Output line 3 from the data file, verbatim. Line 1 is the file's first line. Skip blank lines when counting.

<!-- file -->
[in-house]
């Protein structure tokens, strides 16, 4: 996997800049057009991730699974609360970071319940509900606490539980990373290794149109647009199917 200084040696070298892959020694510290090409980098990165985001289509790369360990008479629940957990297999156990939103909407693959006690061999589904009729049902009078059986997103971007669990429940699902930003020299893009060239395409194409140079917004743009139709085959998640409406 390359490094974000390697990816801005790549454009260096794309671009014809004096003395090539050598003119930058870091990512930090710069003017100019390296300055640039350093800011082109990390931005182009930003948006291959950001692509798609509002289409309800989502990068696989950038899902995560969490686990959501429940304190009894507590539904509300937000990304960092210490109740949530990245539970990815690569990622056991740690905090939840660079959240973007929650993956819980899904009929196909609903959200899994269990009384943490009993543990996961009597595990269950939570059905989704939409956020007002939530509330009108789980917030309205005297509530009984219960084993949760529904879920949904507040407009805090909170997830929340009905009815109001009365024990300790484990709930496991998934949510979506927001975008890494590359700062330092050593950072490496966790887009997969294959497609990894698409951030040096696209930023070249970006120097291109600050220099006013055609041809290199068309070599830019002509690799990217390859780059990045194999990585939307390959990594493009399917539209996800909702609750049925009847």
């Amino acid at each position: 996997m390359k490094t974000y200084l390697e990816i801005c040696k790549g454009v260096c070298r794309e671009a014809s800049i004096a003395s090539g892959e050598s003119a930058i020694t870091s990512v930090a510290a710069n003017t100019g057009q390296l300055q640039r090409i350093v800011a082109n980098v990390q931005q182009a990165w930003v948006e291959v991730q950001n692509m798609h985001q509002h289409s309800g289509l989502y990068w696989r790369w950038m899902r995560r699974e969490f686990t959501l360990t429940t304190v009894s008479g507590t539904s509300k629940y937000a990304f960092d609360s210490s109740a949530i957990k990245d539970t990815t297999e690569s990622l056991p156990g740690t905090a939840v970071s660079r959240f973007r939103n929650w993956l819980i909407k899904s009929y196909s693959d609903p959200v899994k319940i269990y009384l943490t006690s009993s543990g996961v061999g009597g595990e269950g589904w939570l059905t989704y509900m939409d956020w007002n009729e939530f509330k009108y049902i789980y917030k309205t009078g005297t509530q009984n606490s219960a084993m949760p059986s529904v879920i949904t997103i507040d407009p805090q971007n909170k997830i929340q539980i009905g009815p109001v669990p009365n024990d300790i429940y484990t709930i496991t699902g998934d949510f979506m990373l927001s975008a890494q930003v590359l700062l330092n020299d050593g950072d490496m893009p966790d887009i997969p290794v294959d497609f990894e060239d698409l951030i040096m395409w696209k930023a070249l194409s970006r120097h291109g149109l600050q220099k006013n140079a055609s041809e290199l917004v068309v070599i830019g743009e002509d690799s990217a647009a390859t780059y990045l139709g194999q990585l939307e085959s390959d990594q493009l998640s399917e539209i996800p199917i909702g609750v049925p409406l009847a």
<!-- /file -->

């Amino acid at each position: 996997m390359k490094t974000y200084l390697e990816i801005c040696k790549g454009v260096c070298r794309e671009a014809s800049i004096a003395s090539g892959e050598s003119a930058i020694t870091s990512v930090a510290a710069n003017t100019g057009q390296l300055q640039r090409i350093v800011a082109n980098v990390q931005q182009a990165w930003v948006e291959v991730q950001n692509m798609h985001q509002h289409s309800g289509l989502y990068w696989r790369w950038m899902r995560r699974e969490f686990t959501l360990t429940t304190v009894s008479g507590t539904s509300k629940y937000a990304f960092d609360s210490s109740a949530i957990k990245d539970t990815t297999e690569s990622l056991p156990g740690t905090a939840v970071s660079r959240f973007r939103n929650w993956l819980i909407k899904s009929y196909s693959d609903p959200v899994k319940i269990y009384l943490t006690s009993s543990g996961v061999g009597g595990e269950g589904w939570l059905t989704y509900m939409d956020w007002n009729e939530f509330k009108y049902i789980y917030k309205t009078g005297t509530q009984n606490s219960a084993m949760p059986s529904v879920i949904t997103i507040d407009p805090q971007n909170k997830i929340q539980i009905g009815p109001v669990p009365n024990d300790i429940y484990t709930i496991t699902g998934d949510f979506m990373l927001s975008a890494q930003v590359l700062l330092n020299d050593g950072d490496m893009p966790d887009i997969p290794v294959d497609f990894e060239d698409l951030i040096m395409w696209k930023a070249l194409s970006r120097h291109g149109l600050q220099k006013n140079a055609s041809e290199l917004v068309v070599i830019g743009e002509d690799s990217a647009a390859t780059y990045l139709g194999q990585l939307e085959s390959d990594q493009l998640s399917e539209i996800p199917i909702g609750v049925p409406l009847a």